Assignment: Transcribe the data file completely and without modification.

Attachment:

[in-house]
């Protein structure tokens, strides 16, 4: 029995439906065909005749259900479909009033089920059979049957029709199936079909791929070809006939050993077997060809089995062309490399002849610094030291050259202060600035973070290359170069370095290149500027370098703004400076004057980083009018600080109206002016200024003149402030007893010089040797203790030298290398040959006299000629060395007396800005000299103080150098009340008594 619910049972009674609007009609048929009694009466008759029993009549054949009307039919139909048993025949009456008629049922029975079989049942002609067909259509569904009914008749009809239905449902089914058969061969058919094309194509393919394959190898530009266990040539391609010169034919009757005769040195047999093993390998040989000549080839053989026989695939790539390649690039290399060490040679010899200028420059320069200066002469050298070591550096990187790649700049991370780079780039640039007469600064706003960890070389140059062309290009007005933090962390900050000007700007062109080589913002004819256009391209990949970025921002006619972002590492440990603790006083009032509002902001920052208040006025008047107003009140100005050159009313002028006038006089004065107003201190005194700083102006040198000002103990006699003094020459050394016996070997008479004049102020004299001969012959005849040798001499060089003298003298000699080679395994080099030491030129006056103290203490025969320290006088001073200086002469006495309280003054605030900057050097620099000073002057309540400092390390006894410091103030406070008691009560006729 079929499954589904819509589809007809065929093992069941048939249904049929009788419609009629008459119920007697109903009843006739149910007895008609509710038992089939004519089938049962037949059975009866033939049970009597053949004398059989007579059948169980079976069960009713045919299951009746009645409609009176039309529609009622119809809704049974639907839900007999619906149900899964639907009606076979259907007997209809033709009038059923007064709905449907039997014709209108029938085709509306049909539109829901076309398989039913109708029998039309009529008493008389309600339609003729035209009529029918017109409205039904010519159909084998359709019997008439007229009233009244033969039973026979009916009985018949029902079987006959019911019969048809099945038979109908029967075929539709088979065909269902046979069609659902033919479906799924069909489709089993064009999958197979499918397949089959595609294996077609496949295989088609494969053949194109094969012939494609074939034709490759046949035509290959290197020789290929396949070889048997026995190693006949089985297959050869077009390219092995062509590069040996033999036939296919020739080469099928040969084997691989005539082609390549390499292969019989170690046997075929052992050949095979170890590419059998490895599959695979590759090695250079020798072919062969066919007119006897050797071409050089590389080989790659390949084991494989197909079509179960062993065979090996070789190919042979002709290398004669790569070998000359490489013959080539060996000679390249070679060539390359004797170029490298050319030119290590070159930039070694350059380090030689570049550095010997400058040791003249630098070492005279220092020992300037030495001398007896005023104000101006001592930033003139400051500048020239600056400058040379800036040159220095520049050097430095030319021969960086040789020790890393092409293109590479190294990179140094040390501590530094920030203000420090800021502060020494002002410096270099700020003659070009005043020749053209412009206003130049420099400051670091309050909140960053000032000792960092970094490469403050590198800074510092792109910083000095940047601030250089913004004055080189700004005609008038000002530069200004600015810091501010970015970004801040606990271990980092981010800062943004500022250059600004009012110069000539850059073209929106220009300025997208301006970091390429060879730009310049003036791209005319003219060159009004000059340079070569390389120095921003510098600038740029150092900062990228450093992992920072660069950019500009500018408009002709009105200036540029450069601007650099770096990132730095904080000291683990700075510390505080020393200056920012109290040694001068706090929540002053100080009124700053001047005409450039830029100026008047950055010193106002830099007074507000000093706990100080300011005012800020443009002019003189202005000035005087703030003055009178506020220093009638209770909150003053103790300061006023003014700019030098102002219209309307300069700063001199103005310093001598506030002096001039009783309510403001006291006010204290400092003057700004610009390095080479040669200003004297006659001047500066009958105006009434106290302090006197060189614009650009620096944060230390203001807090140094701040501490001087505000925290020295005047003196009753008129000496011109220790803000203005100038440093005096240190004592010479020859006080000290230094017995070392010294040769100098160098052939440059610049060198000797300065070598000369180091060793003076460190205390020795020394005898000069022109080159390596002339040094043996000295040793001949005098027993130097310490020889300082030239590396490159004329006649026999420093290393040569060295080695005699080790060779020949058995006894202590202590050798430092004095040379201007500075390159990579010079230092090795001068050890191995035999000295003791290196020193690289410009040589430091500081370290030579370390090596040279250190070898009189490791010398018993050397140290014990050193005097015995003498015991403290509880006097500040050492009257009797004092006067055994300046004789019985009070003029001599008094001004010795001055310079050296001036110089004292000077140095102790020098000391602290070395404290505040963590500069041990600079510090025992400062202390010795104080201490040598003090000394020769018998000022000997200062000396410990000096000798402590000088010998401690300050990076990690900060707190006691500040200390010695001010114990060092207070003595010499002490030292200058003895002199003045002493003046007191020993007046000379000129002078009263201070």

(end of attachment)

[in-house]
């Protein structure tokens, strides 16, 4: 029995439906065909005749259900479909009033089920059979049957029709199936079909791929070809006939050993077997060809089995062309490399002849610094030291050259202060600035973070290359170069370095290149500027370098703004400076004057980083009018600080109206002016200024003149402030007893010089040797203790030298290398040959006299000629060395007396800005000299103080150098009340008594 619910049972009674609007009609048929009694009466008759029993009549054949009307039919139909048993025949009456008629049922029975079989049942002609067909259509569904009914008749009809239905449902089914058969061969058919094309194509393919394959190898530009266990040539391609010169034919009757005769040195047999093993390998040989000549080839053989026989695939790539390649690039290399060490040679010899200028420059320069200066002469050298070591550096990187790649700049991370780079780039640039007469600064706003960890070389140059062309290009007005933090962390900050000007700007062109080589913002004819256009391209990949970025921002006619972002590492440990603790006083009032509002902001920052208040006025008047107003009140100005050159009313002028006038006089004065107003201190005194700083102006040198000002103990006699003094020459050394016996070997008479004049102020004299001969012959005849040798001499060089003298003298000699080679395994080099030491030129006056103290203490025969320290006088001073200086002469006495309280003054605030900057050097620099000073002057309540400092390390006894410091103030406070008691009560006729 079929499954589904819509589809007809065929093992069941048939249904049929009788419609009629008459119920007697109903009843006739149910007895008609509710038992089939004519089938049962037949059975009866033939049970009597053949004398059989007579059948169980079976069960009713045919299951009746009645409609009176039309529609009622119809809704049974639907839900007999619906149900899964639907009606076979259907007997209809033709009038059923007064709905449907039997014709209108029938085709509306049909539109829901076309398989039913109708029998039309009529008493008389309600339609003729035209009529029918017109409205039904010519159909084998359709019997008439007229009233009244033969039973026979009916009985018949029902079987006959019911019969048809099945038979109908029967075929539709088979065909269902046979069609659902033919479906799924069909489709089993064009999958197979499918397949089959595609294996077609496949295989088609494969053949194109094969012939494609074939034709490759046949035509290959290197020789290929396949070889048997026995190693006949089985297959050869077009390219092995062509590069040996033999036939296919020739080469099928040969084997691989005539082609390549390499292969019989170690046997075929052992050949095979170890590419059998490895599959695979590759090695250079020798072919062969066919007119006897050797071409050089590389080989790659390949084991494989197909079509179960062993065979090996070789190919042979002709290398004669790569070998000359490489013959080539060996000679390249070679060539390359004797170029490298050319030119290590070159930039070694350059380090030689570049550095010997400058040791003249630098070492005279220092020992300037030495001398007896005023104000101006001592930033003139400051500048020239600056400058040379800036040159220095520049050097430095030319021969960086040789020790890393092409293109590479190294990179140094040390501590530094920030203000420090800021502060020494002002410096270099700020003659070009005043020749053209412009206003130049420099400051670091309050909140960053000032000792960092970094490469403050590198800074510092792109910083000095940047601030250089913004004055080189700004005609008038000002530069200004600015810091501010970015970004801040606990271990980092981010800062943004500022250059600004009012110069000539850059073209929106220009300025997208301006970091390429060879730009310049003036791209005319003219060159009004000059340079070569390389120095921003510098600038740029150092900062990228450093992992920072660069950019500009500018408009002709009105200036540029450069601007650099770096990132730095904080000291683990700075510390505080020393200056920012109290040694001068706090929540002053100080009124700053001047005409450039830029100026008047950055010193106002830099007074507000000093706990100080300011005012800020443009002019003189202005000035005087703030003055009178506020220093009638209770909150003053103790300061006023003014700019030098102002219209309307300069700063001199103005310093001598506030002096001039009783309510403001006291006010204290400092003057700004610009390095080479040669200003004297006659001047500066009958105006009434106290302090006197060189614009650009620096944060230390203001807090140094701040501490001087505000925290020295005047003196009753008129000496011109220790803000203005100038440093005096240190004592010479020859006080000290230094017995070392010294040769100098160098052939440059610049060198000797300065070598000369180091060793003076460190205390020795020394005898000069022109080159390596002339040094043996000295040793001949005098027993130097310490020889300082030239590396490159004329006649026999420093290393040569060295080695005699080790060779020949058995006894202590202590050798430092004095040379201007500075390159990579010079230092090795001068050890191995035999000295003791290196020193690289410009040589430091500081370290030579370390090596040279250190070898009189490791010398018993050397140290014990050193005097015995003498015991403290509880006097500040050492009257009797004092006067055994300046004789019985009070003029001599008094001004010795001055310079050296001036110089004292000077140095102790020098000391602290070395404290505040963590500069041990600079510090025992400062202390010795104080201490040598003090000394020769018998000022000997200062000396410990000096000798402590000088010998401690300050990076990690900060707190006691500040200390010695001010114990060092207070003595010499002490030292200058003895002199003045002493003046007191020993007046000379000129002078009263201070």